Third, the camera adapts the automatic white balance to the present light temperature, which becomes colder when the sun has set. That also causes an unpleasant flicker in the sequence and it is very difficult to erase it in post.
As to the bulb ramping method the software cannot always identify correctly how fast the light changes considering that the twilight duration differs from the latitude or that clouds may influence the light conditions.
Thus the safest way to go is the manual method. I adjust the shutter speed and than the ISO manually as soon as the dynamic limit of the camera is reached (that is when the photo would be over or under exposed.) Of course there is always the risk that the intervals between two shots are too sort and I mistakenly turn the wheel into the wrong direction in my hurry. Or that I hit the camera in the dark (and here I have to mention that even the faintest light source could destroy your painfully taken time-lapse so get used to work in the dark). But this is when my little assistant comes into play. The CamRanger is a little device mounted on the cold shoe that I connect with the Canon by a cable. It sends the captured pictures including the histogram to my IPad by Wi-Fi so I can control the exposure. And the best is that I can adjust various parameters, like the ISO, aperture, focus, shutter speed, live-view, time-lapse intervals etc. just by tapping on my IPad screen – without touching my camera. It makes it possible to adjust the values during a Holy Grail even when it is dark. And if it is too cold outside I may hide in the car and watch the camera from inside.
That tiny white thing on my camera is my best buddy fort he Holy Grail time-lapses: the CamRanger sends small jepg files to my IPad where I can adjust the camera settings. Here somwhere lost in the Bisti Badlands, New Mexico.
When the picture gets too under (or over) exposed I adjust it for one or two f-stops to gain again a correct exposure by changing first the shutter speed (until I reach the time limit given by the intervals) and than by changing the ISO. I can level the generated leaps in the exposure later on in the post-production phase by a software program called LRTimelapse.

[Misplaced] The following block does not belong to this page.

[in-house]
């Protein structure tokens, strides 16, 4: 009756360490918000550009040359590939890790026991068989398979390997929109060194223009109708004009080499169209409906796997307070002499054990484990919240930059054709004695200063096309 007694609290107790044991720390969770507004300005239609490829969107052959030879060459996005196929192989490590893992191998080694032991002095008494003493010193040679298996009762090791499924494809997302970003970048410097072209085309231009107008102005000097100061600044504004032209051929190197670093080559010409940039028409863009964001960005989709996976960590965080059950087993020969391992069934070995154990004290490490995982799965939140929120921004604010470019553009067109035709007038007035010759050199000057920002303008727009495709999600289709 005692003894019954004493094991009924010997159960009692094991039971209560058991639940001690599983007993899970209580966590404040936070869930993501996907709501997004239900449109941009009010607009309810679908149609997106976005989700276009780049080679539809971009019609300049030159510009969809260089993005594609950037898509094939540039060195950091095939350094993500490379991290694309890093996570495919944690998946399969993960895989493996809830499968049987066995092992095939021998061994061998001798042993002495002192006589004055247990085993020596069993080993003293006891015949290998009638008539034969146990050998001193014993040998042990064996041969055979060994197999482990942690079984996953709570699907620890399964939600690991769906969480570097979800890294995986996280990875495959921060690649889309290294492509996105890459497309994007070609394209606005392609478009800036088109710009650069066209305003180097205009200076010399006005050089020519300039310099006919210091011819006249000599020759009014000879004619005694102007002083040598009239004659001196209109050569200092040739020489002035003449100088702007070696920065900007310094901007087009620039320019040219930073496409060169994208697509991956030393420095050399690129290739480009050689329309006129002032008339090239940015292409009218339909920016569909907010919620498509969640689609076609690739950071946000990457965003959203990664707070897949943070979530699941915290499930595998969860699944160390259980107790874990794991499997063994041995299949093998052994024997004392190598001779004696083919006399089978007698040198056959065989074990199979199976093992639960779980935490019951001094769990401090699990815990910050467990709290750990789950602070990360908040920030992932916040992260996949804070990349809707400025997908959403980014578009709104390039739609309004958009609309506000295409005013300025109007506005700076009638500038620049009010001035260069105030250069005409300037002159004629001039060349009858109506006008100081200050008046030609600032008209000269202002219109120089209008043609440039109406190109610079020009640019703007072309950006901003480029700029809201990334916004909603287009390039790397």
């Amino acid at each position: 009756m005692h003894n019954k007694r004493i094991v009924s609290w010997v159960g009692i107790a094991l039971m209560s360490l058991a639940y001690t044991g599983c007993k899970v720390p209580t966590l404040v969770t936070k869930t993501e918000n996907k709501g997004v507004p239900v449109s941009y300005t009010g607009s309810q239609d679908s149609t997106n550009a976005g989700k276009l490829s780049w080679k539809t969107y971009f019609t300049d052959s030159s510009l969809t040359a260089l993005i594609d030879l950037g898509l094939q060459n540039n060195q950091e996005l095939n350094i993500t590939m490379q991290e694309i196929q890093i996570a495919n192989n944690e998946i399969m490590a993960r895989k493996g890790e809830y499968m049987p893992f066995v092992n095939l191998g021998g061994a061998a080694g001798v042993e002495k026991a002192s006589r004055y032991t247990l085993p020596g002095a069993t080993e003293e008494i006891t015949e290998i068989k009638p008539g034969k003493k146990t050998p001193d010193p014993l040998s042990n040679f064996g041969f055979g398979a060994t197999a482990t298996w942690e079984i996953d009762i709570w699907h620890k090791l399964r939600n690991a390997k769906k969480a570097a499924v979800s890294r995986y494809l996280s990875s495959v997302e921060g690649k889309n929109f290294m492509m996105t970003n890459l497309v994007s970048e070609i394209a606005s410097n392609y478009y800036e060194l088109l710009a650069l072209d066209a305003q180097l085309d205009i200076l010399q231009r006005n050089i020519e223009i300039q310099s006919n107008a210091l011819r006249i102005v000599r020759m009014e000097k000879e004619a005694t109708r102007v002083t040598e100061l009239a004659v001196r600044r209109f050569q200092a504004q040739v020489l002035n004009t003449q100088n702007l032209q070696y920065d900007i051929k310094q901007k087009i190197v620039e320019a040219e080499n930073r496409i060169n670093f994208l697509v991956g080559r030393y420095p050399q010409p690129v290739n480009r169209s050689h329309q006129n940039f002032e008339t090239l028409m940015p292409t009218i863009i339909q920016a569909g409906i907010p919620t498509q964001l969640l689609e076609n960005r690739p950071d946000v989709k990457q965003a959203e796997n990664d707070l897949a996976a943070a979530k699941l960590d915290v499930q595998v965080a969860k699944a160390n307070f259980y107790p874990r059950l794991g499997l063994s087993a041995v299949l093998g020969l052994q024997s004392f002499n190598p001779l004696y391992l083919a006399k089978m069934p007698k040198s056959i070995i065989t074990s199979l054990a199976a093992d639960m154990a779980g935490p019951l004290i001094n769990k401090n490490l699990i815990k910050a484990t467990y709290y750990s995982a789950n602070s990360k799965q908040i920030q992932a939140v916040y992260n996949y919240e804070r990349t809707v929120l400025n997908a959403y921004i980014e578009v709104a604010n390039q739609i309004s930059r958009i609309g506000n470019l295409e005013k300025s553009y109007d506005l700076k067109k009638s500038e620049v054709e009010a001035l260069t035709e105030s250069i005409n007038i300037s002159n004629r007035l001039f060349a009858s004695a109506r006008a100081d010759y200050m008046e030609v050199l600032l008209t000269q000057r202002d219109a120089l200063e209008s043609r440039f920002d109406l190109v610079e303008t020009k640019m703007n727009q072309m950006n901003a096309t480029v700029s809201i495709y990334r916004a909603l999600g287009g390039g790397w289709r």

- How long should the time-lapse run?
If you plan to deal with this subject you need first of all a lot of time and a lot of patience. To shoot something quickly won’t function with time-lapses.
Falling asleep while waiting the time-lapse to render out of Lightroom.
It takes at least a quarter of an hour just to look for a motive, to make considerations and to set-up your camera, including to make some test shots. The actual length of the sequence capture depends on three factors:
- The interval between two shots depending upon the situation. Generally I choose:
- one to five seconds for quickly moving clouds (like the cotton-wool clouds), people running through the frame, cars or objects fast passing by (like when taking photos from a car). An interval of a minimum of two seconds ensures enough buffer time for the camera to write the raw data on the card (In this case I prefer to use my Panasonic GM1 who uses a smaller raw data size and controls electronically the aperture and shutter. Thus I can choose shorter intervals and avoid the flicker.)
- ten seconds for sunsets or cirrus clouds
- ten to twenty seconds for wandering shadows, spinning stars at full moon and for a very active aurora borealis
- twenty to thirty seconds for hardly perceptible movements, for a high standing sun, for a weak and diffuse aurora borealis or for the stars when the night is very dark (but shutter speeds above twenty seconds may lead to star trails – however an interesting effect if desired)